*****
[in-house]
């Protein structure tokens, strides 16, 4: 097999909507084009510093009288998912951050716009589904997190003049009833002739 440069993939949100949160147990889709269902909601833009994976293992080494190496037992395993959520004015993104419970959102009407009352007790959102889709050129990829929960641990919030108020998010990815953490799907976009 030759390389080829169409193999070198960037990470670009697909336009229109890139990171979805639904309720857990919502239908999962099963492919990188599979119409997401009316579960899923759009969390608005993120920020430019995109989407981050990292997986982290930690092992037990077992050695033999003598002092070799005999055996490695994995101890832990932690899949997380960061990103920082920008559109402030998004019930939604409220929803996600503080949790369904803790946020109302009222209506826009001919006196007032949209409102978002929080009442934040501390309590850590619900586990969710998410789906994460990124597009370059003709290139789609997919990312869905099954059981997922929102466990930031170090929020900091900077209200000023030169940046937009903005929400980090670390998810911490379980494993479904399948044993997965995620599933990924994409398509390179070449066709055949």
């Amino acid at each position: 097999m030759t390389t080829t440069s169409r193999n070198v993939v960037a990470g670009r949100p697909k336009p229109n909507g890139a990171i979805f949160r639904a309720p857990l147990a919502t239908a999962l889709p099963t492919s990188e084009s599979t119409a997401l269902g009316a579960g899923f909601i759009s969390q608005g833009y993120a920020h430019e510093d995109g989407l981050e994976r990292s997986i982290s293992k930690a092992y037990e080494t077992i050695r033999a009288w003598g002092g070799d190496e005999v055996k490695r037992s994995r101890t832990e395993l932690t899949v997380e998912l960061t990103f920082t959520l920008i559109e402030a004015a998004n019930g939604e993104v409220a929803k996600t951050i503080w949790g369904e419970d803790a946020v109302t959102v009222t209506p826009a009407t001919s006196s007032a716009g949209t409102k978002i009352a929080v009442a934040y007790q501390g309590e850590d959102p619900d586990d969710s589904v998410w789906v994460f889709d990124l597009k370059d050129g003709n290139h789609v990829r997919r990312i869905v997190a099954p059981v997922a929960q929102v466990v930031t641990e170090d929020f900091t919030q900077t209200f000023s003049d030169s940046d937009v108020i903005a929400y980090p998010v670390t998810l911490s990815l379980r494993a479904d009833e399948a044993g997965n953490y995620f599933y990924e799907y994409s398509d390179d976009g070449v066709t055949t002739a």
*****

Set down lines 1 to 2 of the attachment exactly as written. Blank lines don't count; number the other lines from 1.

[in-house]
């Protein structure tokens, strides 16, 4: 097999909507084009510093009288998912951050716009589904997190003049009833002739 440069993939949100949160147990889709269902909601833009994976293992080494190496037992395993959520004015993104419970959102009407009352007790959102889709050129990829929960641990919030108020998010990815953490799907976009 030759390389080829169409193999070198960037990470670009697909336009229109890139990171979805639904309720857990919502239908999962099963492919990188599979119409997401009316579960899923759009969390608005993120920020430019995109989407981050990292997986982290930690092992037990077992050695033999003598002092070799005999055996490695994995101890832990932690899949997380960061990103920082920008559109402030998004019930939604409220929803996600503080949790369904803790946020109302009222209506826009001919006196007032949209409102978002929080009442934040501390309590850590619900586990969710998410789906994460990124597009370059003709290139789609997919990312869905099954059981997922929102466990930031170090929020900091900077209200000023030169940046937009903005929400980090670390998810911490379980494993479904399948044993997965995620599933990924994409398509390179070449066709055949």